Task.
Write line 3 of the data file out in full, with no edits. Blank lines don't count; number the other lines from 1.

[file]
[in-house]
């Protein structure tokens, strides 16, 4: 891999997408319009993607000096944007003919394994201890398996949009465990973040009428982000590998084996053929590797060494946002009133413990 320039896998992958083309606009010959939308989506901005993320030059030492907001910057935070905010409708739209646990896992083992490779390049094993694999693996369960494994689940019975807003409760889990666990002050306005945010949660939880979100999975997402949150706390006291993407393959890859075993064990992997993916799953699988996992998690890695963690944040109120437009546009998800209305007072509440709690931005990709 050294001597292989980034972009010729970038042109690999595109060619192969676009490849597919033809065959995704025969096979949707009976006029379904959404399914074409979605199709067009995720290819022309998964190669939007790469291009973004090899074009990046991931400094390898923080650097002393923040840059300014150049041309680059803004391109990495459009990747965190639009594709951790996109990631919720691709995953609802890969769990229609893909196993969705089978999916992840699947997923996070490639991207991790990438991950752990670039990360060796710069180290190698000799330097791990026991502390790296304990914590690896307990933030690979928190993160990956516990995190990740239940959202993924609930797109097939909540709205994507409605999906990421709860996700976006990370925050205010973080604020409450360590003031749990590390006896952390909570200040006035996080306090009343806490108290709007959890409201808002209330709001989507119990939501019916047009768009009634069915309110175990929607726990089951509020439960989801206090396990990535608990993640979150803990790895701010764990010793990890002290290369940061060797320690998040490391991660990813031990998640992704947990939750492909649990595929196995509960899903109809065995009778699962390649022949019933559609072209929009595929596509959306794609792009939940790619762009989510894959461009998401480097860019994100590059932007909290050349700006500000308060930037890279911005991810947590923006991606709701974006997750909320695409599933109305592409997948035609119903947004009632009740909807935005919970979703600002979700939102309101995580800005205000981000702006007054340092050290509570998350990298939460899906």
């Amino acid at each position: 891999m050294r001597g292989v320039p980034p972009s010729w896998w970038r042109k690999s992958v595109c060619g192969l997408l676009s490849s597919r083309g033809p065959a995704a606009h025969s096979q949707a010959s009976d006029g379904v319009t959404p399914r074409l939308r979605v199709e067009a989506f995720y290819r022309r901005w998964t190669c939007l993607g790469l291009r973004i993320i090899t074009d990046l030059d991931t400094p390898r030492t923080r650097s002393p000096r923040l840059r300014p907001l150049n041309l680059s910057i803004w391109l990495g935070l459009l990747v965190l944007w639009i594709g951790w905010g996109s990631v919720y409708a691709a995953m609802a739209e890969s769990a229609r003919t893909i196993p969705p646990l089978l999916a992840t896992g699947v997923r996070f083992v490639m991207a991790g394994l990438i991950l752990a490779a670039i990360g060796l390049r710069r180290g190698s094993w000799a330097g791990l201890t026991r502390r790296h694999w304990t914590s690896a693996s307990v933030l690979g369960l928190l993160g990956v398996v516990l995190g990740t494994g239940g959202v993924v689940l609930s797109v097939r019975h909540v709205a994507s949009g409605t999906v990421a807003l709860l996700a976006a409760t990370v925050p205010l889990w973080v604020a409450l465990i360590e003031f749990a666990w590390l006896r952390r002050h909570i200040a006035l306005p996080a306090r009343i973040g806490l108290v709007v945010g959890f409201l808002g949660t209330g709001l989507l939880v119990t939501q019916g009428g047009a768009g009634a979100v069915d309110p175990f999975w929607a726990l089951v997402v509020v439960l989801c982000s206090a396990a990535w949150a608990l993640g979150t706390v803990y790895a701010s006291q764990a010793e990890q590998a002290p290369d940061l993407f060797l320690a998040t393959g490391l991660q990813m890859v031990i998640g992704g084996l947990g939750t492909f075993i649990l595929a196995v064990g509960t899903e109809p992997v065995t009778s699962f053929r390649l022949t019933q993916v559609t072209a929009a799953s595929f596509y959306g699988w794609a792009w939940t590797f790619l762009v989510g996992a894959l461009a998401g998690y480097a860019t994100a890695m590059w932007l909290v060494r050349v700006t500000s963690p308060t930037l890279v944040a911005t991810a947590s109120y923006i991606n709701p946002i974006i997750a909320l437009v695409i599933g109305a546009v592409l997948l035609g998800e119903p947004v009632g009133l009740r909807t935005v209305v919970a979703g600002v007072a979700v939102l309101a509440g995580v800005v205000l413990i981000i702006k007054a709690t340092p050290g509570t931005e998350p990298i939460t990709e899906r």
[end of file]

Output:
């Amino acid at each position: 891999m050294r001597g292989v320039p980034p972009s010729w896998w970038r042109k690999s992958v595109c060619g192969l997408l676009s490849s597919r083309g033809p065959a995704a606009h025969s096979q949707a010959s009976d006029g379904v319009t959404p399914r074409l939308r979605v199709e067009a989506f995720y290819r022309r901005w998964t190669c939007l993607g790469l291009r973004i993320i090899t074009d990046l030059d991931t400094p390898r030492t923080r650097s002393p000096r923040l840059r300014p907001l150049n041309l680059s910057i803004w391109l990495g935070l459009l990747v965190l944007w639009i594709g951790w905010g996109s990631v919720y409708a691709a995953m609802a739209e890969s769990a229609r003919t893909i196993p969705p646990l089978l999916a992840t896992g699947v997923r996070f083992v490639m991207a991790g394994l990438i991950l752990a490779a670039i990360g060796l390049r710069r180290g190698s094993w000799a330097g791990l201890t026991r502390r790296h694999w304990t914590s690896a693996s307990v933030l690979g369960l928190l993160g990956v398996v516990l995190g990740t494994g239940g959202v993924v689940l609930s797109v097939r019975h909540v709205a994507s949009g409605t999906v990421a807003l709860l996700a976006a409760t990370v925050p205010l889990w973080v604020a409450l465990i360590e003031f749990a666990w590390l006896r952390r002050h909570i200040a006035l306005p996080a306090r009343i973040g806490l108290v709007v945010g959890f409201l808002g949660t209330g709001l989507l939880v119990t939501q019916g009428g047009a768009g009634a979100v069915d309110p175990f999975w929607a726990l089951v997402v509020v439960l989801c982000s206090a396990a990535w949150a608990l993640g979150t706390v803990y790895a701010s006291q764990a010793e990890q590998a002290p290369d940061l993407f060797l320690a998040t393959g490391l991660q990813m890859v031990i998640g992704g084996l947990g939750t492909f075993i649990l595929a196995v064990g509960t899903e109809p992997v065995t009778s699962f053929r390649l022949t019933q993916v559609t072209a929009a799953s595929f596509y959306g699988w794609a792009w939940t590797f790619l762009v989510g996992a894959l461009a998401g998690y480097a860019t994100a890695m590059w932007l909290v060494r050349v700006t500000s963690p308060t930037l890279v944040a911005t991810a947590s109120y923006i991606n709701p946002i974006i997750a909320l437009v695409i599933g109305a546009v592409l997948l035609g998800e119903p947004v009632g009133l009740r909807t935005v209305v919970a979703g600002v007072a979700v939102l309101a509440g995580v800005v205000l413990i981000i702006k007054a709690t340092p050290g509570t931005e998350p990298i939460t990709e899906r």